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Global Stocks Rise, Anticipating G20 Finance Meeting

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February 24
6:29 AM 2016

Starting Monday, global stocks rise. Investors are anticipating the G20 finance ministers' meeting which to be held in Shanghai on Friday.

In European market, German Index DAX started the week by gaining 1.3% to 9,513.61 points and France's CAC-40 rose 1.2% to 4,273.55. The increase in early trading recovered Friday's 0.8% lost for DAX and 0.4% for CAC-40.

While in Wall Street, as CBS News reported, two major indexes was up 1.1%, Dow Jones o Average and Standard & Poor's 500. As on Friday DJIA lost 0.1% and S&P 500 decline by one point. On Monday trading, Nasdaq composite index also gained 0.4%.

In Asia, Shanghai Composite Index climbed 2.3% to 2,927.18 points, Tokyo's Nikkei 225 rose 0.9% 16,111.05 and Hong Kong's Hang Seng advanced 0.9% to 19,464.09. Taiwan, Singapore, India and Jakarta also gained while KOSPI was stable and New Zealand fell.

An analyst at OANDA Stephen Innes said in a report, "The weekend meeting of G20 Finance Ministers will be the major focus this week with global growth woes likely to be the event headline." However, according to the Canadian-based trader, "Don't expect any magic bullet solution to appear but a policy consensus among ministers might go a long way to shoring up investors' sentiment."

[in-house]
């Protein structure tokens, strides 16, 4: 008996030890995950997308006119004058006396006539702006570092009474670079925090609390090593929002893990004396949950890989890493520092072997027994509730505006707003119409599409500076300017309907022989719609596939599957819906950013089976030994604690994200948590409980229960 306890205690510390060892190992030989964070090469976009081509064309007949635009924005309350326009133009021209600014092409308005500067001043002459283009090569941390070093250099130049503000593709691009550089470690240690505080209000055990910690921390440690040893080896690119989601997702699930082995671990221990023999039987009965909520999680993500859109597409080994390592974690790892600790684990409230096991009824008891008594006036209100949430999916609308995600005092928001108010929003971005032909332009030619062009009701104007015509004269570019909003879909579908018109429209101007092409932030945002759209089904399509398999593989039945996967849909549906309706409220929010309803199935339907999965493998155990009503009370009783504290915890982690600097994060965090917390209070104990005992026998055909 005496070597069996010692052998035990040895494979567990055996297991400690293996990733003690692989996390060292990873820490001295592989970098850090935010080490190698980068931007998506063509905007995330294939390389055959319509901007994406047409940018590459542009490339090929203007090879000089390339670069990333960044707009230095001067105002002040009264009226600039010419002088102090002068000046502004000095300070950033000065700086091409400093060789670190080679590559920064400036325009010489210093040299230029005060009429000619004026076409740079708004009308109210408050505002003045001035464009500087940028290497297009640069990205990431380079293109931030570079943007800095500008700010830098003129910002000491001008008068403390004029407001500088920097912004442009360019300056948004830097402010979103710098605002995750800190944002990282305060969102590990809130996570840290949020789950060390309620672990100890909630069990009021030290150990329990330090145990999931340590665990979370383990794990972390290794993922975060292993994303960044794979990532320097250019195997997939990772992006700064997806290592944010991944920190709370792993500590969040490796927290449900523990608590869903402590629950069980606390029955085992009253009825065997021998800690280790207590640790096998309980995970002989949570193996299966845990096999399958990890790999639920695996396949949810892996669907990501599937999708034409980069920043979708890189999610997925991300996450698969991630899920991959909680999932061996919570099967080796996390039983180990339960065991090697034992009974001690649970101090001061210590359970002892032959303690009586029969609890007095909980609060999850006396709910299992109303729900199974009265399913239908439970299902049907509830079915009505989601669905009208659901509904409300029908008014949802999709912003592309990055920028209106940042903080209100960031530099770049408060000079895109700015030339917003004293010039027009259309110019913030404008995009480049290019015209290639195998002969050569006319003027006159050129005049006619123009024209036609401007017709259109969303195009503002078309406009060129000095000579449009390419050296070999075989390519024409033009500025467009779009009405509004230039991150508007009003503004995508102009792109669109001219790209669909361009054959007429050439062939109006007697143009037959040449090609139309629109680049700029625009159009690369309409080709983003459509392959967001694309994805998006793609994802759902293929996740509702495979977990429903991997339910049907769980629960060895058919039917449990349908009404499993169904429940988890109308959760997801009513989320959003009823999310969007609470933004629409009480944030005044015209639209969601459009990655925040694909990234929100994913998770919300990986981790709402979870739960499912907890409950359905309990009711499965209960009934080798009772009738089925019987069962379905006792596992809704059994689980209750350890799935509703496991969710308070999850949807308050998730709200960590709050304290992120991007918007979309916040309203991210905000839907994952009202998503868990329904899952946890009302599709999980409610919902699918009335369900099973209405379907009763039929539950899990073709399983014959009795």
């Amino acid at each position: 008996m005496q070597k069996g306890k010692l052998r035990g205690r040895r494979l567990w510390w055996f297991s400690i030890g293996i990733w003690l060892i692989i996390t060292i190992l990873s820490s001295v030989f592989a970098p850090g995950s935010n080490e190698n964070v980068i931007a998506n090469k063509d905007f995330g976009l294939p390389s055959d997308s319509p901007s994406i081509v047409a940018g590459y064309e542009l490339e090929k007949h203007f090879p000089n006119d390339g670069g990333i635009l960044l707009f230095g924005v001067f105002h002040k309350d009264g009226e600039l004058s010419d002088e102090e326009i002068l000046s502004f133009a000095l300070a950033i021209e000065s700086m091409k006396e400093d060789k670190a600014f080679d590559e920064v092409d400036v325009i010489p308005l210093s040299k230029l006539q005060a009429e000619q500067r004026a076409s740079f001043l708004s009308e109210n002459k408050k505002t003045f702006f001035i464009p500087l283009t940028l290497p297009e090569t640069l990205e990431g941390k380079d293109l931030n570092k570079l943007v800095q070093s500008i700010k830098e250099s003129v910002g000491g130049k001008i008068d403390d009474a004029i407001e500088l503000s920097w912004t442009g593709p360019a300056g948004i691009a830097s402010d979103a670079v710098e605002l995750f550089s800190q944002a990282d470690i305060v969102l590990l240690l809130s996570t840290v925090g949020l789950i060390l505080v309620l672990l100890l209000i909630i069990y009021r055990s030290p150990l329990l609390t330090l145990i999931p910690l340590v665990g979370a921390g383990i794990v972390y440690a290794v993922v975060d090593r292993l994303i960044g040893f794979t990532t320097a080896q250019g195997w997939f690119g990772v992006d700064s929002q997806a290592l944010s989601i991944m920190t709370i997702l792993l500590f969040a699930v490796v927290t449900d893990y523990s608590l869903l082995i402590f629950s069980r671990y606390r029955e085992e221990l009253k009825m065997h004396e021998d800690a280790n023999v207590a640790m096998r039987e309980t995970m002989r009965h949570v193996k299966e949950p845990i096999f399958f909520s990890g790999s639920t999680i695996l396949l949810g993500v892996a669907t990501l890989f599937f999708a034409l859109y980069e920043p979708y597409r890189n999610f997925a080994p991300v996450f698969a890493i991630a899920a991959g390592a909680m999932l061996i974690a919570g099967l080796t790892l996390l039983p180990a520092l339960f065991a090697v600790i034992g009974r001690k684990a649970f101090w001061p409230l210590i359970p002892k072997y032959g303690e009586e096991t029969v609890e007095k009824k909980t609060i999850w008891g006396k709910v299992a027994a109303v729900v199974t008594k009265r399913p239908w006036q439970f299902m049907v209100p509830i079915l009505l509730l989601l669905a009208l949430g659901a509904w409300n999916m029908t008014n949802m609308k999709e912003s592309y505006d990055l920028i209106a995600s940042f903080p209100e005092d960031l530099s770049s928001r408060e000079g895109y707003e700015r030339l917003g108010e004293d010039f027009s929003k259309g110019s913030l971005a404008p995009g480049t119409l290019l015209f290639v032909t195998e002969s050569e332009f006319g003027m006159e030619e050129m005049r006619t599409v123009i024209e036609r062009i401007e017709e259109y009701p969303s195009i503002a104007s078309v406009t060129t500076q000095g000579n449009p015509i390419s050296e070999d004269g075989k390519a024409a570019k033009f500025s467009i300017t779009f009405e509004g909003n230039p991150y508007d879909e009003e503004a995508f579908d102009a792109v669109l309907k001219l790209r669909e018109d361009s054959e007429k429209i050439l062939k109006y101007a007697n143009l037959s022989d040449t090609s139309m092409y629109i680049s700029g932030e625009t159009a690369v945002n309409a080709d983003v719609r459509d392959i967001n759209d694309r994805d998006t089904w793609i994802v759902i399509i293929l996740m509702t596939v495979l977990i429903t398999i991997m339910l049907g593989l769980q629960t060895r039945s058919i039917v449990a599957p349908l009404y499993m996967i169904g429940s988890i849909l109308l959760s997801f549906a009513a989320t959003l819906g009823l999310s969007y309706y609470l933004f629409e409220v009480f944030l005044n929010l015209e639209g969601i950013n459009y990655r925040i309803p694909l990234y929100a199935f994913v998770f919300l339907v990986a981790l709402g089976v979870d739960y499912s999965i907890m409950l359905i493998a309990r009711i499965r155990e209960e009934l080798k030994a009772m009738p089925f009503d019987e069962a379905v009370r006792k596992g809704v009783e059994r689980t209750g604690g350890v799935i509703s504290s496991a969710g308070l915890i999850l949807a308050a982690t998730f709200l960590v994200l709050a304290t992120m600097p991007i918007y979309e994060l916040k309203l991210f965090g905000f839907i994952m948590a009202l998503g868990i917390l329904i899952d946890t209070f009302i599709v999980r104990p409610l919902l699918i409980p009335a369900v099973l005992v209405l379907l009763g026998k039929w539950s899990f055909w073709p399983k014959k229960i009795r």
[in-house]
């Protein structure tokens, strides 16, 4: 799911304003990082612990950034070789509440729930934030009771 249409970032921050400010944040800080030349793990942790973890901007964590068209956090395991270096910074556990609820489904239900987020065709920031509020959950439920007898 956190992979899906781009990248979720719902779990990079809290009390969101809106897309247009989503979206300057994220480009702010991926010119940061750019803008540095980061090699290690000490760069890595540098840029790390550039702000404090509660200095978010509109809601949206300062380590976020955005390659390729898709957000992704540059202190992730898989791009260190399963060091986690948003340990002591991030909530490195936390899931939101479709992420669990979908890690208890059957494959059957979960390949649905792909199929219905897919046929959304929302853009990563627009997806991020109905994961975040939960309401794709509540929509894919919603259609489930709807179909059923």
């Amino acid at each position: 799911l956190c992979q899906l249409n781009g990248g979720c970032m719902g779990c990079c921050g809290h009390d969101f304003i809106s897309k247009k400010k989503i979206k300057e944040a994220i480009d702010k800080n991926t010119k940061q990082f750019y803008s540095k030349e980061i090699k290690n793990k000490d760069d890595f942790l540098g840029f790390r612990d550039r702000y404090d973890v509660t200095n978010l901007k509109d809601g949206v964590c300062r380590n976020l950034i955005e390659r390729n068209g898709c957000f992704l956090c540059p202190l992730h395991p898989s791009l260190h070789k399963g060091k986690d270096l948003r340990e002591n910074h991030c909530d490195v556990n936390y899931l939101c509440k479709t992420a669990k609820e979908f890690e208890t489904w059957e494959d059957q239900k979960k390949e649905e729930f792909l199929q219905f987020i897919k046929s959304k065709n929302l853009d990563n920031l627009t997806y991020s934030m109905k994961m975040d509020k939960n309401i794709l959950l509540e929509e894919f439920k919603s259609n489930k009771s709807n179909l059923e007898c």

Starting Friday to Saturday, finances ministers of G20 will attend a meeting at the Shanghai Grand Hyatt Hotel. The meeting will be a discussion forum between government and private-sector leaders in international finance to discuss and share perspectives on key G20 agenda topics. Such key topics are global economy and world trade, capital flows, infrastructure investment; sovereign debt restructuring, and sustainable finance.

Anticipating the meeting, global markets were rising. Following the stock market, as reported by USA Today, U.S. stock futures were also sharply higher Monday. Crude oil in the US increase 4.4% to $30.84 a barrel and Brent crude jumped 4.1% to $34.99. Investor have high hope that the G20 meeting will create a stimulus to reinforce global growth.

Apart of its stock market, Asia's economy in particular have mixed reaction. Bank of Japan still faces the pressure from its negative rate policy and strong yen, while overall economy is still good. As CNBC reported, Mizuho Bank and Barclays forecasted the headline inflation to be at 0.0%, after a 0.1% rise in December.

While Japanese manufacturing showed an eight-month low in February, mostly because of weak export demand as yen strong trait continues. Nikkei Flash Japan Manufacturing Purchasing Managers' Index showed the slowest rate of production in 10 months, and the lowest new export orders in three years. Marcel Thieliant of Capital Economics wrote, "business sentiment has suffered from the sharp falls in the equity market and the stronger yen."

Since Monday, global stock were anticipating G20 finance ministers meeting in Shanghai on Friday. However, economy are having mixed reaction, notably in Japan as the central bank's still struggle to manage the outcome of its negative rate policy and stronger yen.

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